The construction of the plastic concrete secant pile wall necessitated drilling multiple 3m diameter holes through the impervious core and filter zones of an existing embankment dam with an impounded reservoir. Due to the criticality of the pile drilling, the holes for the secant piles were fully cased and the casing was advanced ahead of the bottom of excavation to minimise disturbance. Water levels were monitored to maintain an outward gradient to ensure that the piles were installed without compromising the integrity of the embankment. Additionally, the secant pile specialty contractor, Malcom Drilling, prepared contingency measures – such as stockpiling material for emergency backfilling of a hole – to address events that could impact quality of the secant pile construction or dam safety.

Priest Rapids Dam
RCC construction

The outcome
The Grant PUD took immediate action upon learning of the increased seismic risk to the Priest Rapids Dam and downstream areas, including the Wanapum village, and the Priest Rapids Right Embankment Improvement Project is designed to withstand a large earthquake and prevent an uncontrolled release of water, proactively addressing the seismic risks. Grant PUD also worked to mitigate impacts on the Wanapum village during construction.

Author information

Hannah Reybrock

Hannah Reybrock, Geological Engineer in Training

In her three years at Stantec as a geological engineer in training, Hannah Reybrock has focused on the design and construction of modifications or rehabilitations for hydropower and non-hydropower projects—mostly dams and canals.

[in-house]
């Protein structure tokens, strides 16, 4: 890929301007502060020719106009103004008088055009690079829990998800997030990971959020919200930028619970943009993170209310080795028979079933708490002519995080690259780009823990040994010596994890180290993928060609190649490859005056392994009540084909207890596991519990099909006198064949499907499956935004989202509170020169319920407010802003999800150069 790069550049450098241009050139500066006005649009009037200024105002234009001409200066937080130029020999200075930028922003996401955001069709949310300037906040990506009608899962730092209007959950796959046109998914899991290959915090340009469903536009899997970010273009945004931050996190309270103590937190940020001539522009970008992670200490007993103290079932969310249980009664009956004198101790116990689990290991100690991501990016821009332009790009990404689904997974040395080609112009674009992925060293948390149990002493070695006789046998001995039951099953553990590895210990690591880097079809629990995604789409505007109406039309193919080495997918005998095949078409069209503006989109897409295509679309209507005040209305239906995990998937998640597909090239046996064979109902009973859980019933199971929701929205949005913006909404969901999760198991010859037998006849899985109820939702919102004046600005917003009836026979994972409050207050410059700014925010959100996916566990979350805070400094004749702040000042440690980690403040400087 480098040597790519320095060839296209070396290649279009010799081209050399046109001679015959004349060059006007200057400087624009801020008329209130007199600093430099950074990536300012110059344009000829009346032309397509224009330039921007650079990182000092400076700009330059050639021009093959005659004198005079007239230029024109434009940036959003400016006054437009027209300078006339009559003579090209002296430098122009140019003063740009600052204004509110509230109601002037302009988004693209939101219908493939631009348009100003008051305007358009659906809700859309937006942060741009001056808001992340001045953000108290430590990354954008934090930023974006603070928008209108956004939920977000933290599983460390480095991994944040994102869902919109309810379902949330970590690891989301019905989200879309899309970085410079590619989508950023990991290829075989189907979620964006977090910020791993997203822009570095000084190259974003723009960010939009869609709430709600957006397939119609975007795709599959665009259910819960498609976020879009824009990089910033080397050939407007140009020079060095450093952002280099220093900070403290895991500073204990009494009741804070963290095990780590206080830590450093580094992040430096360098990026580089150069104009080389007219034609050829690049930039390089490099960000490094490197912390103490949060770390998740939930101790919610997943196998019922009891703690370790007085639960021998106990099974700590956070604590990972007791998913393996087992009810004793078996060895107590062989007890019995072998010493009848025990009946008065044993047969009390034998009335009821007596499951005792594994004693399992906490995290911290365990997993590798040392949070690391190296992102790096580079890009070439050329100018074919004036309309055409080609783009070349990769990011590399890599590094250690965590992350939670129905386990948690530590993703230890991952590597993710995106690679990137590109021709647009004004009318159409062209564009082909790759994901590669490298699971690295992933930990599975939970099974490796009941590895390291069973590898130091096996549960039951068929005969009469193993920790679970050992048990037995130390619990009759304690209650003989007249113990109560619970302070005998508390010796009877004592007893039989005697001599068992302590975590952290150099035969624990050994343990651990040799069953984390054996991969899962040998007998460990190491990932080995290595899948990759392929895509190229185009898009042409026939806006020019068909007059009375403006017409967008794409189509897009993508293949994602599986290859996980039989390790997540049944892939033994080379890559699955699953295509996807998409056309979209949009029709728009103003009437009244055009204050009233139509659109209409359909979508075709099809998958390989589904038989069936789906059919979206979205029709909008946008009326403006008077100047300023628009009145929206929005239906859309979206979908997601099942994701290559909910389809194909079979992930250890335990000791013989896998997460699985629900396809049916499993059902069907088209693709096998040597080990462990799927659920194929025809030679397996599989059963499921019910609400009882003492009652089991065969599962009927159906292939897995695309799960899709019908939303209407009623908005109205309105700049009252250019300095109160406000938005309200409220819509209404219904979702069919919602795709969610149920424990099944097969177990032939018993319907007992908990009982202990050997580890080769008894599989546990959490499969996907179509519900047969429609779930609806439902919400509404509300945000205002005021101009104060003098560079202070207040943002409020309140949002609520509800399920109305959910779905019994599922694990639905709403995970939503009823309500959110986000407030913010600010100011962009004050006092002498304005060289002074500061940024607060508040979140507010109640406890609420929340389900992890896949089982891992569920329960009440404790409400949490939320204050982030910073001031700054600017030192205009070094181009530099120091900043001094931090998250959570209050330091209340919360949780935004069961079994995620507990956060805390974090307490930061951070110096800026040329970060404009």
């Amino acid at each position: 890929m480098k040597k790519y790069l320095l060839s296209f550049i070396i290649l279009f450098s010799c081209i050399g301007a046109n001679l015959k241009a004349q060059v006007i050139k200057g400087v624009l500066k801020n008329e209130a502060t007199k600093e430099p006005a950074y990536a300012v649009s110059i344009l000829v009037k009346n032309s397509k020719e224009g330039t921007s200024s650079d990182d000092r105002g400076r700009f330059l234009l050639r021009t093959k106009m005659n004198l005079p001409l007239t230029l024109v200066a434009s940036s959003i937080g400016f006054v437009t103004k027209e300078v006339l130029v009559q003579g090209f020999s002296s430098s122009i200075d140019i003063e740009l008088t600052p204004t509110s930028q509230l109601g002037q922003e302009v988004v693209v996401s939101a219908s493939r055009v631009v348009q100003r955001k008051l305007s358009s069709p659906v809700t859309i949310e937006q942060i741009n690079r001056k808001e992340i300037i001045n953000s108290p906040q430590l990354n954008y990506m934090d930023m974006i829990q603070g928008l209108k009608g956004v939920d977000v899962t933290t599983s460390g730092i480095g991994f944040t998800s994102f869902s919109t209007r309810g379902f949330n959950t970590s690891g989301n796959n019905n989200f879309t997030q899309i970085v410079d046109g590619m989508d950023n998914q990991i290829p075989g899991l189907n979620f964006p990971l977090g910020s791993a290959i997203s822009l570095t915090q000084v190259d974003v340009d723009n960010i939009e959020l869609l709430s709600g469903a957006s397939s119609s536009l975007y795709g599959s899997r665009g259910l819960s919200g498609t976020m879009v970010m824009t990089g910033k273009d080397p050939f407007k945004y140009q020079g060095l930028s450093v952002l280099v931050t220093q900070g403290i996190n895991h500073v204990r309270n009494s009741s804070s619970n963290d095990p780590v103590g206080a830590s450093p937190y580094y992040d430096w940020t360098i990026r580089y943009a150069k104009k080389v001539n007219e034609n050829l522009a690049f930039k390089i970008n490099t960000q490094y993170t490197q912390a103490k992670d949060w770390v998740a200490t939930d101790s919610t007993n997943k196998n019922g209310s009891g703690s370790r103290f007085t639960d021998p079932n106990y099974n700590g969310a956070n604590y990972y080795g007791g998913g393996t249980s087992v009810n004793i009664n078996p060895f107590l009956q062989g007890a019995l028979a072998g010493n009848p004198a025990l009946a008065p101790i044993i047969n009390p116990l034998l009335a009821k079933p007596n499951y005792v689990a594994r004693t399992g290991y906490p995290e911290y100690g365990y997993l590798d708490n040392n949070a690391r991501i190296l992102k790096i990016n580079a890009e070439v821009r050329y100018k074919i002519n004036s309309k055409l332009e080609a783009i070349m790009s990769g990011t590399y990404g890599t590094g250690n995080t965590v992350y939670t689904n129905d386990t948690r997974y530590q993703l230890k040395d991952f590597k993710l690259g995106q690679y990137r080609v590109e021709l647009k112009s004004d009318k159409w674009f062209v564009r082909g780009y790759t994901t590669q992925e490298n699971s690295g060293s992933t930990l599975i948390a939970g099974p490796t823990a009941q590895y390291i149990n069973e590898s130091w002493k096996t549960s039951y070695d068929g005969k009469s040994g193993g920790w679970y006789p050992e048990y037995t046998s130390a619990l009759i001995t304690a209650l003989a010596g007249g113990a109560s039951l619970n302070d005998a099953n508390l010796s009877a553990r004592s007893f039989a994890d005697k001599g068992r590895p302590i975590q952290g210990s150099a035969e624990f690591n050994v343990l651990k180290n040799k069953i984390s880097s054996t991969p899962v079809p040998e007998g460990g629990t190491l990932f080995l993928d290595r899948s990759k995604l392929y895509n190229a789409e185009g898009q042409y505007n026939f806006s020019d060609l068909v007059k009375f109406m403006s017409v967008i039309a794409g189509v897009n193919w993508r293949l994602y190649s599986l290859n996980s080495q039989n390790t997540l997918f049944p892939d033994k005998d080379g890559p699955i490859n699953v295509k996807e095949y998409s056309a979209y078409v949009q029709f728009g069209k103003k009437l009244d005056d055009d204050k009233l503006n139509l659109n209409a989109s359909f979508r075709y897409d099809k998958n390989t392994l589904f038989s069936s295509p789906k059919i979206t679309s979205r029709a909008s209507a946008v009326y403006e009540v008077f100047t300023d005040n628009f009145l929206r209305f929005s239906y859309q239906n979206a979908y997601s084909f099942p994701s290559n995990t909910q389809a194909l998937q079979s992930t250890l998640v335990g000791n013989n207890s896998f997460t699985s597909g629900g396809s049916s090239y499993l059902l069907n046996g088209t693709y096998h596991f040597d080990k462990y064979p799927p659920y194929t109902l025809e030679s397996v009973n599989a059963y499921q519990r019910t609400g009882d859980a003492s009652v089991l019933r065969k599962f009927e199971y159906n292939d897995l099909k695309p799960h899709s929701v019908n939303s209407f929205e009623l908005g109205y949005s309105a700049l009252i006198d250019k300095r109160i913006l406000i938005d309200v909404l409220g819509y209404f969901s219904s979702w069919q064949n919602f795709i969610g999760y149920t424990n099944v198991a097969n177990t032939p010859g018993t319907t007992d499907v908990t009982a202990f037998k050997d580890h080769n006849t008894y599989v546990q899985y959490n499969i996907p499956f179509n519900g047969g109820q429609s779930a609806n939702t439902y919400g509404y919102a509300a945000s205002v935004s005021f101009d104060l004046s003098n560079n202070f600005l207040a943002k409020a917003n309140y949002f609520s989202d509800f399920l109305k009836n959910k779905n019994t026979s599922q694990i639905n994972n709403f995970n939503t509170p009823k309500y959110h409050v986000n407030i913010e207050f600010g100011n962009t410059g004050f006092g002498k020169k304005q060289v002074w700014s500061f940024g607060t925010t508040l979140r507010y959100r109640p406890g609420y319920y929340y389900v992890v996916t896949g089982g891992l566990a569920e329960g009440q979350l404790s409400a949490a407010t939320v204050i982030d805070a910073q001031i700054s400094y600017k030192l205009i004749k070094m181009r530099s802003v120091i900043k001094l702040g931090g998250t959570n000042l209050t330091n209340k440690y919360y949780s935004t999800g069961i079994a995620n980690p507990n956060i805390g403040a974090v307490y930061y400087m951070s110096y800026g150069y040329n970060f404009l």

She has experience in subsurface characterization, instrumentation, dam safety, and various geotechnical investigations and analyses including seepage and stability for both rock and soil. She’s applied that expertise to projects such as the Priest Rapids embankment improvements and the Red Rock Dam.

Her technical responsibilities include analysis and determination of material properties for rock and soil, site characterization, simplified seismic displacement analyses, stability analyses, and preparation of reports and contract documents. But her real passion? Working on projects across the globe.

Thomas Andrews

Thomas Andrews, Vice President, Energy

Located in Chicago, Tom has over 20 years of diverse project experience in civil and geotechnical engineering for hydroelectric power and dams. His work has included the planning, analysis, design, and construction of hydroelectric projects, dams, locks, tunnels and pipelines, earth work, transmission lines, and substations.

His expertise also covers regulatory compliance and risk analyses—including potential failure mode analyses and semi-quantitative risk assessments—for temporary construction and permanent design conditions.

A vice president on our Energy team, Tom helps to lead projects as well as the teams of professional engineers working on them. His project experience includes serving as lead geotechnical engineer for four new hydroelectric plants on the Ohio River and most recently, acting as project manager for the ongoing Red Rock Hydroelectric Project on the Des Moines River, in Pella, Iowa.